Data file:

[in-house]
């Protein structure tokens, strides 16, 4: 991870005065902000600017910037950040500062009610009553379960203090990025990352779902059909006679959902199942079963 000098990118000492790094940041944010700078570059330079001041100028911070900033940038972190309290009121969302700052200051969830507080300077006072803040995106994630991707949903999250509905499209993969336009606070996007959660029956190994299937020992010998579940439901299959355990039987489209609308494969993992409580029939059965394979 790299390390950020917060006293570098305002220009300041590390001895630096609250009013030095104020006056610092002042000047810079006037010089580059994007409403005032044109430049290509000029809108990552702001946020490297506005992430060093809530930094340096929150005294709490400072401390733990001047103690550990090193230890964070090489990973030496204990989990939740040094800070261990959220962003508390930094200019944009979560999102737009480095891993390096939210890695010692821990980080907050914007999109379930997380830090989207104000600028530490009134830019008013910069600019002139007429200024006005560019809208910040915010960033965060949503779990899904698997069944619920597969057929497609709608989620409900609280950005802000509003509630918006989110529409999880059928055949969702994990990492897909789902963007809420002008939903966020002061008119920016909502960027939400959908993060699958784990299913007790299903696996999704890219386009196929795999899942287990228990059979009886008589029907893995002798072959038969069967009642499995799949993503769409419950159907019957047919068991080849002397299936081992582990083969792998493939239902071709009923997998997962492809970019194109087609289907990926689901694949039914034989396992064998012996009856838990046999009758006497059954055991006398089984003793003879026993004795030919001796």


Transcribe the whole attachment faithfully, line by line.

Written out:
[in-house]
């Protein structure tokens, strides 16, 4: 991870005065902000600017910037950040500062009610009553379960203090990025990352779902059909006679959902199942079963 000098990118000492790094940041944010700078570059330079001041100028911070900033940038972190309290009121969302700052200051969830507080300077006072803040995106994630991707949903999250509905499209993969336009606070996007959660029956190994299937020992010998579940439901299959355990039987489209609308494969993992409580029939059965394979 790299390390950020917060006293570098305002220009300041590390001895630096609250009013030095104020006056610092002042000047810079006037010089580059994007409403005032044109430049290509000029809108990552702001946020490297506005992430060093809530930094340096929150005294709490400072401390733990001047103690550990090193230890964070090489990973030496204990989990939740040094800070261990959220962003508390930094200019944009979560999102737009480095891993390096939210890695010692821990980080907050914007999109379930997380830090989207104000600028530490009134830019008013910069600019002139007429200024006005560019809208910040915010960033965060949503779990899904698997069944619920597969057929497609709608989620409900609280950005802000509003509630918006989110529409999880059928055949969702994990990492897909789902963007809420002008939903966020002061008119920016909502960027939400959908993060699958784990299913007790299903696996999704890219386009196929795999899942287990228990059979009886008589029907893995002798072959038969069967009642499995799949993503769409419950159907019957047919068991080849002397299936081992582990083969792998493939239902071709009923997998997962492809970019194109087609289907990926689901694949039914034989396992064998012996009856838990046999009758006497059954055991006398089984003793003879026993004795030919001796």